When Mary Church Terrell died on 24 July 1954, at the age of 90, her place in civil rights history seemed secure. She had served as the first president of the National Association of Colored Women. She had been a charter member of the NAACP. And in 1953, she had won a unanimous decision from the Supreme Court that desegregated Washington, D.C. restaurants and paved the way to Brown v. Board of Education, the landmark school desegregation decision, a year later.
Not surprisingly, Terrell’s death led to an outpouring of grief in the capital. Mourners filed past her open coffin, which lay in state at the NACW’s headquarters. Several hundred people mobbed her funeral service at Lincoln Temple Congregational Church. Still more gathered in the church basement and outside, listening on loudspeakers. She was Rosa Parks before Rosa Parks: dignified, galvanizing, a veteran of decades of activism.
Terrell’s odyssey to the Supreme Court began on 27 January 1950. At the age of 86, she staged an outing to Thompson’s Restaurant, a cafeteria located a few blocks from the White House. Blacks were excluded from most downtown restaurants, with exceptions including Union Station and federal government cafeterias. Thompson’s refused to serve her and two of her companions because they were “colored.” She took the matter to court, seeking to enforce Reconstruction-era laws that barred discrimination by Washington restaurants. Three years later, on 8 June 1953, the Supreme Court released a unanimous decision in District of Columbia v. John R. Thompson Co., Inc., invalidating segregated restaurants in the capital. Terrell told the Washington Post she could “die happy” knowing that African American children would not grow up thinking they were “inferior” to white children.
Terrell was the product of a rarefied upbringing. Born in 1863, the year of the Emancipation Proclamation, she lived as a young girl in Reconstruction-era Memphis. Her parents were former slaves. Her father, who won a test case of his own under the Civil Rights Act of 1866, amassed wealth from a billiard hall and brothels, which he owned, and from real-estate speculation. While still quite young, Terrell went north, studied in Ohio schools, and graduated from Oberlin College in 1884—the same day her future husband, Robert H. Terrell, graduated from Harvard College. They met as teachers in Washington and married in 1891; a decade later, President Theodore Roosevelt appointed Robert Terrell to a local judgeship, cementing the Terrells’ stature. They were an early twentieth century African-American power couple: accomplished, well educated, and politically savvy.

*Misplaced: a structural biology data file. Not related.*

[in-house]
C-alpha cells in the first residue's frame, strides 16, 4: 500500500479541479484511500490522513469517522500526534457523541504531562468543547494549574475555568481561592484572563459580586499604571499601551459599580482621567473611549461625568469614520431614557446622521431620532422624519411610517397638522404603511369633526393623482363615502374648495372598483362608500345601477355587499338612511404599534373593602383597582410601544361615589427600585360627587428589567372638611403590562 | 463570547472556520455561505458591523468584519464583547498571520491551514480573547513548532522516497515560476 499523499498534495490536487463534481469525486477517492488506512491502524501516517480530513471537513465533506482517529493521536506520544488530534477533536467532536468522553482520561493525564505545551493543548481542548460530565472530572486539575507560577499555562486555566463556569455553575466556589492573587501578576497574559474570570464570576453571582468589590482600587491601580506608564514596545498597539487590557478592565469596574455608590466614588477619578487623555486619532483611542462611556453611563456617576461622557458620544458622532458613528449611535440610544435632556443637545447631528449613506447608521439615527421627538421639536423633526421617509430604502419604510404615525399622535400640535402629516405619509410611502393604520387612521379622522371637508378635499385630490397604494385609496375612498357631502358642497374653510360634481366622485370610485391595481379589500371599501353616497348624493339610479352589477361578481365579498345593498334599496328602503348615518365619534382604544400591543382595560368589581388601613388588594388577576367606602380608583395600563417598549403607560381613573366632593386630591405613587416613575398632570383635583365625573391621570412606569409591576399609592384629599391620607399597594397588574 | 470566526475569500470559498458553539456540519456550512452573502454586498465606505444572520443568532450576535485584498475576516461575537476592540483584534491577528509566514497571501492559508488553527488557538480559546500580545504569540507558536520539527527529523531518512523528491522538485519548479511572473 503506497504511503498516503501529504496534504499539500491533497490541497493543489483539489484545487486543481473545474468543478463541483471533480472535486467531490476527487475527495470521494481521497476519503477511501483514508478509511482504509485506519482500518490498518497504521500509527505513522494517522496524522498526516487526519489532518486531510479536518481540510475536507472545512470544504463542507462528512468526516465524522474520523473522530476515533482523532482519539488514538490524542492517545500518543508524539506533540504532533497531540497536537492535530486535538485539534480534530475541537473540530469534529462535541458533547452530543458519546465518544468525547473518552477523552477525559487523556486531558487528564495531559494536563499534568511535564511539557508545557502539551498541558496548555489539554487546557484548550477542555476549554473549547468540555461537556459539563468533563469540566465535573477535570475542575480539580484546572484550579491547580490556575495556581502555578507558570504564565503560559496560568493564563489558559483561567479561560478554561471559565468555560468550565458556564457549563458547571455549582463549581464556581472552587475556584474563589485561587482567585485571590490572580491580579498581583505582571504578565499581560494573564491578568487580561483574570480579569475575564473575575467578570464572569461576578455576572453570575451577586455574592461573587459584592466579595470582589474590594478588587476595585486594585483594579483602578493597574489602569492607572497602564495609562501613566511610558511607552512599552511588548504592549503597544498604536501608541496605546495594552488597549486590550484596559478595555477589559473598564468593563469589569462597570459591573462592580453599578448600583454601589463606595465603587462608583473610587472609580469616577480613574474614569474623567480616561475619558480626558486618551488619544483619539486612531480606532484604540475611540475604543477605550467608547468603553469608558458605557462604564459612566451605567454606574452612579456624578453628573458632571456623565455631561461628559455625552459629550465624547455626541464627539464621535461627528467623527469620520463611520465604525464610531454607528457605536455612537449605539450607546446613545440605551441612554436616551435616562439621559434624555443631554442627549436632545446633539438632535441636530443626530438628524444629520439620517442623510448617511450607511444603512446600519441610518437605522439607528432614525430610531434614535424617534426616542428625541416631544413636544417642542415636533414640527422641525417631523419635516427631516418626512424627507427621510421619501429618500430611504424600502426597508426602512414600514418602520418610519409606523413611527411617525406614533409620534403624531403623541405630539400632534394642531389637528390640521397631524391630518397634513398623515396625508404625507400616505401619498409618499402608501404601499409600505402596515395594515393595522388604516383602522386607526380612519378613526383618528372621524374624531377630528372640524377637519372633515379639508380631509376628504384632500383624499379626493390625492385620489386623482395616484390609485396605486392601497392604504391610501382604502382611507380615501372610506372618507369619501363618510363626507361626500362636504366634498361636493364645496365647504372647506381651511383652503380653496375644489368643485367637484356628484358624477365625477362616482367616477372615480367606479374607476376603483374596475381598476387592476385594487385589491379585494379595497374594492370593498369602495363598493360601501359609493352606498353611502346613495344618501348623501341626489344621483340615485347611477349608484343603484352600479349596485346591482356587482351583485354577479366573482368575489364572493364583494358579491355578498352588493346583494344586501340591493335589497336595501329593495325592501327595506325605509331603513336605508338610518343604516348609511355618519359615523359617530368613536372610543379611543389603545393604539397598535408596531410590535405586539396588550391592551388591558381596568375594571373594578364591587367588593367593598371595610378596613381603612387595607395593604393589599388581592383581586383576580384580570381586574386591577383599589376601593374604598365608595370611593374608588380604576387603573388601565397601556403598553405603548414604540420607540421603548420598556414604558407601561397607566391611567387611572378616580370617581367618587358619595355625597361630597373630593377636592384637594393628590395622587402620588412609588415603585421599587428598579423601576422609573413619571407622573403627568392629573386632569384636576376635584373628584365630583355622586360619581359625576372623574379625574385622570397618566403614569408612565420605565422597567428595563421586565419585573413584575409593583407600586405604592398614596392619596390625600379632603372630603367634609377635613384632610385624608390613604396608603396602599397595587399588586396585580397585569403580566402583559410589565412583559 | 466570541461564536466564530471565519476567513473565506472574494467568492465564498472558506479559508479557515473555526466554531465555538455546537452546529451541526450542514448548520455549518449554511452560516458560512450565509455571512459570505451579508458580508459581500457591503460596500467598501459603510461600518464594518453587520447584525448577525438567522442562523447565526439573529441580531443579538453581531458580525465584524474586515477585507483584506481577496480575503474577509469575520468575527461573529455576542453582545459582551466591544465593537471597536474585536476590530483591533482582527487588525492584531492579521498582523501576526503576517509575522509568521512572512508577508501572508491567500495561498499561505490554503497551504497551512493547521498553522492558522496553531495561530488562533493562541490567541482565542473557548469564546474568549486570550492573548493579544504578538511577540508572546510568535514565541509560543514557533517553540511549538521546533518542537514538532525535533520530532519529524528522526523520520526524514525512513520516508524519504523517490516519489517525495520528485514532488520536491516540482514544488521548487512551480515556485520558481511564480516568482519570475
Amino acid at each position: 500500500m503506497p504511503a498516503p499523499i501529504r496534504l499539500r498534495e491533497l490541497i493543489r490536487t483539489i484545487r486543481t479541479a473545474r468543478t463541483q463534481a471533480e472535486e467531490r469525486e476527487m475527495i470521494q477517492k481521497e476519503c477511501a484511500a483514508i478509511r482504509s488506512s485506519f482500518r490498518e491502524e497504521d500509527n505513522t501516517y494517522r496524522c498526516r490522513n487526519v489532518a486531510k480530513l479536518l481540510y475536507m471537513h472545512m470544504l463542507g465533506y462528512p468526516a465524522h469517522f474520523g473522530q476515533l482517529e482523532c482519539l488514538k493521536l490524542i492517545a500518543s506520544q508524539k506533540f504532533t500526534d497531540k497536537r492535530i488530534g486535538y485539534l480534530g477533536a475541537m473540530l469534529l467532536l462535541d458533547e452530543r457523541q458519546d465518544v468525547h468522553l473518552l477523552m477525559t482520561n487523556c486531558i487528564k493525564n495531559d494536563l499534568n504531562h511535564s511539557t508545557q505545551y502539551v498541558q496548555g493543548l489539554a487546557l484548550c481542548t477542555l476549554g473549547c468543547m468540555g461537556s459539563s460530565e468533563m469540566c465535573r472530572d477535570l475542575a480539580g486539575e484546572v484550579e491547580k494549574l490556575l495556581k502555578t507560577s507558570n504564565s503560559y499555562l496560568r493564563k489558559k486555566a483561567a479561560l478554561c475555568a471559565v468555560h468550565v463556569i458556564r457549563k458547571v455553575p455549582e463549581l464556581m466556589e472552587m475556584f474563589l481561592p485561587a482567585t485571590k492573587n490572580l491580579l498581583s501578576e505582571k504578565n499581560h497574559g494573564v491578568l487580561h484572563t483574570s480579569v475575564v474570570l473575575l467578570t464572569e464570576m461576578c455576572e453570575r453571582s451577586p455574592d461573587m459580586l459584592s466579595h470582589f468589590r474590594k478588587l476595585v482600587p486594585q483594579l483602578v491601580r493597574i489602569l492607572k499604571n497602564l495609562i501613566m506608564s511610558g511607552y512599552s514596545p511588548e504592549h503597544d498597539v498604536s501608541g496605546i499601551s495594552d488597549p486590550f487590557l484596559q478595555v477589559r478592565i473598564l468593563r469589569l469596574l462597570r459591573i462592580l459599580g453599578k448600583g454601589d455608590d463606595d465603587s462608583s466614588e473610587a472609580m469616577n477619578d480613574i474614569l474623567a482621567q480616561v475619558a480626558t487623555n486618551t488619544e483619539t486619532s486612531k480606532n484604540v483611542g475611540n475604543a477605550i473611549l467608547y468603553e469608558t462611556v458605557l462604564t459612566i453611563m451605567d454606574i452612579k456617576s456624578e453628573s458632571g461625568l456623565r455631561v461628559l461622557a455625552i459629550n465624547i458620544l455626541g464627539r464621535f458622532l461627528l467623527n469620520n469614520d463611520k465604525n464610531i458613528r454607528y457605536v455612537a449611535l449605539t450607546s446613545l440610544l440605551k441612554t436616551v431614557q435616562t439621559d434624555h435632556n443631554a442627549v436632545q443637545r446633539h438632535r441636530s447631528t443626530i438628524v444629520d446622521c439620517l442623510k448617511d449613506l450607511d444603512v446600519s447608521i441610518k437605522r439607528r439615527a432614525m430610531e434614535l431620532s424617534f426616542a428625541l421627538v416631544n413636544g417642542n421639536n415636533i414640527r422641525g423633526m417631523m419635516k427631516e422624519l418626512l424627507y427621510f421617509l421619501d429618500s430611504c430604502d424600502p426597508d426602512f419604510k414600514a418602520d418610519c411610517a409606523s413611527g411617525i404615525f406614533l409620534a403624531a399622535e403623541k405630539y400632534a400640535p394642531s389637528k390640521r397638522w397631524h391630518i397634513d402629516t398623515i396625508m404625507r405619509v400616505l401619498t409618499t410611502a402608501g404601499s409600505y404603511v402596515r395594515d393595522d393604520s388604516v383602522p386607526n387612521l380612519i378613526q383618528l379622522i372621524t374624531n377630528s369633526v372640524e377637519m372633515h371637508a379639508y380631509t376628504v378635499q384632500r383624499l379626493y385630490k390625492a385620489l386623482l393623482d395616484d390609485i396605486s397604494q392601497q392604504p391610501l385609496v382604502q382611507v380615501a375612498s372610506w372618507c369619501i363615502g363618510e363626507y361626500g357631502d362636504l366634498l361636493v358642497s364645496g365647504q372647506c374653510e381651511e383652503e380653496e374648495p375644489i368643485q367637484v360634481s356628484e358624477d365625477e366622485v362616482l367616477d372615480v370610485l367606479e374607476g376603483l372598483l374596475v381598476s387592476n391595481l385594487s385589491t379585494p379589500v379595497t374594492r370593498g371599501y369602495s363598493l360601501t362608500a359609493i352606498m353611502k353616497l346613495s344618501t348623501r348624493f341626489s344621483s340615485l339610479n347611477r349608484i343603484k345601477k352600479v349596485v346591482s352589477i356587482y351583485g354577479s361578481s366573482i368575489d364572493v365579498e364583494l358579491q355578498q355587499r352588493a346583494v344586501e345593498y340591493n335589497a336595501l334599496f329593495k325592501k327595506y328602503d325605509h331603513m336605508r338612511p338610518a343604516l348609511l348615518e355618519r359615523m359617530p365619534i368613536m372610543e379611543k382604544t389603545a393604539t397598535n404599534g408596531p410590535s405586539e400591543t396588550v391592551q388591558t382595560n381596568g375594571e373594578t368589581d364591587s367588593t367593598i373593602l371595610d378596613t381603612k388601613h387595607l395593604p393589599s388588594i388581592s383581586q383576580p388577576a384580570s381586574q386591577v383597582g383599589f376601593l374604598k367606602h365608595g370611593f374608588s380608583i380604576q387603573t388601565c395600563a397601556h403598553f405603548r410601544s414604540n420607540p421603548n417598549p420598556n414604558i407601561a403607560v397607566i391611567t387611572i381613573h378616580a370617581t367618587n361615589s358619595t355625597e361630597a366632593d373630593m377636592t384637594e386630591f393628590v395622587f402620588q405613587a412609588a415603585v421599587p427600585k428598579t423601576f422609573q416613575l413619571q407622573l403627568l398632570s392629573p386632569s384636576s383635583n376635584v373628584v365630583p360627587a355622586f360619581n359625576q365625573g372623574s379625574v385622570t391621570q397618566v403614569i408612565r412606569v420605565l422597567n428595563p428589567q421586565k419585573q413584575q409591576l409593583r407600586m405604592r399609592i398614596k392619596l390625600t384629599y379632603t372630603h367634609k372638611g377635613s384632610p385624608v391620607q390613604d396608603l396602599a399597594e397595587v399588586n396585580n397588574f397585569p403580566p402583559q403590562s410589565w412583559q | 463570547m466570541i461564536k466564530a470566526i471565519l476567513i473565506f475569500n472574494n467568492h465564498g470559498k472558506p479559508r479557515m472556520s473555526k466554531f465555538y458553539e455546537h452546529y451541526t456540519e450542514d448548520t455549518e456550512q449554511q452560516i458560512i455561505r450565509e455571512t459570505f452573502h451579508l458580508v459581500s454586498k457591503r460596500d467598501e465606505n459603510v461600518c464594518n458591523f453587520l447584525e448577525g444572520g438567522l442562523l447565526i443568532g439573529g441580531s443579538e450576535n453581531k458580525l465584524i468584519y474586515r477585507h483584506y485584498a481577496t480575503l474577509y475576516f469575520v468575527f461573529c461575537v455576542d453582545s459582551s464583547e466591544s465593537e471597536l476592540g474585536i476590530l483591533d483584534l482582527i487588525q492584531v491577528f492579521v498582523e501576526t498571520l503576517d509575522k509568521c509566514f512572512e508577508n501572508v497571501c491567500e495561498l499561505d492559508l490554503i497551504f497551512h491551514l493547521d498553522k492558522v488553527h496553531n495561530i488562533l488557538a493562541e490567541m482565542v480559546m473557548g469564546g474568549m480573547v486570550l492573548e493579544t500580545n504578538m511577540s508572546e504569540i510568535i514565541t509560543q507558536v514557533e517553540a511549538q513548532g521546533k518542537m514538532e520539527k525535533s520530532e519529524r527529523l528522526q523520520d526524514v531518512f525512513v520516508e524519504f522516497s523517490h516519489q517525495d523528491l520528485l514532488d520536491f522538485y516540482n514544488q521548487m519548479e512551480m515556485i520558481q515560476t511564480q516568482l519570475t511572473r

Because she lived in Washington, though, Terrell also lived with Jim Crow and the blunt force of racial prejudice. This was especially true after 1913, when the administration of President Woodrow Wilson segregated federal employees. In 1916, a drug-store clerk refused to serve Terrell at the soda fountain. A white property owner refused to sell her home to Terrell because she was black, according to Terrell’s memoirs, which she self-published in 1940. The Washington branch of the American Association of University Women denied her membership application in 1946, even though, as an Oberlin graduate, she satisfied the criteria for admission. Ultimately, after a protracted fight, she got in, but the experience drove her to spearhead the restaurant challenge.
Thompson was Terrell’s crowning achievement. At her 90th birthday celebration on 10 October 1953, Walter White, the NAACP’s executive secretary, hailed her as “a great American.” She received the Diamond Cross of Malta, whose previous recipients included Eleanor Roosevelt and Marian Anderson, and a Seagram Vanguard Award, alongside the second honoree, Thurgood Marshall.
Then, after Brown, the battle pivoted to the South. Rosa Parks helped spark the Montgomery, Alabama bus boycott in 1955, almost six years after Terrell had begun her Washington crusade. Sit-ins erupted at lunch counters in 1960, a decade after Thompson’s had first refused to serve Terrell. Ironically, she and Thompson had ushered in Brown, only to be eclipsed by the struggles that followed.
Terrell, long a student of her own press coverage, would probably be surprised by her relative obscurity. It’s a pretty safe bet that she wouldn’t like it. Still, her legacy resonates, especially while a new generation of activists confronts police brutality and racial bias on college campuses. As Terrell said more than 60 years ago: “We’re second class citizens because we sit idly by.”
Image Credit: “This undated photograph, from the early 1950s, features members of the Coordinating Committee, including Mary Church Terrell, who was seated in the center of the front row, third from the left, and Annie Stein, who was seated in the front row, on the far left.” Photo courtesy of the Stein family.
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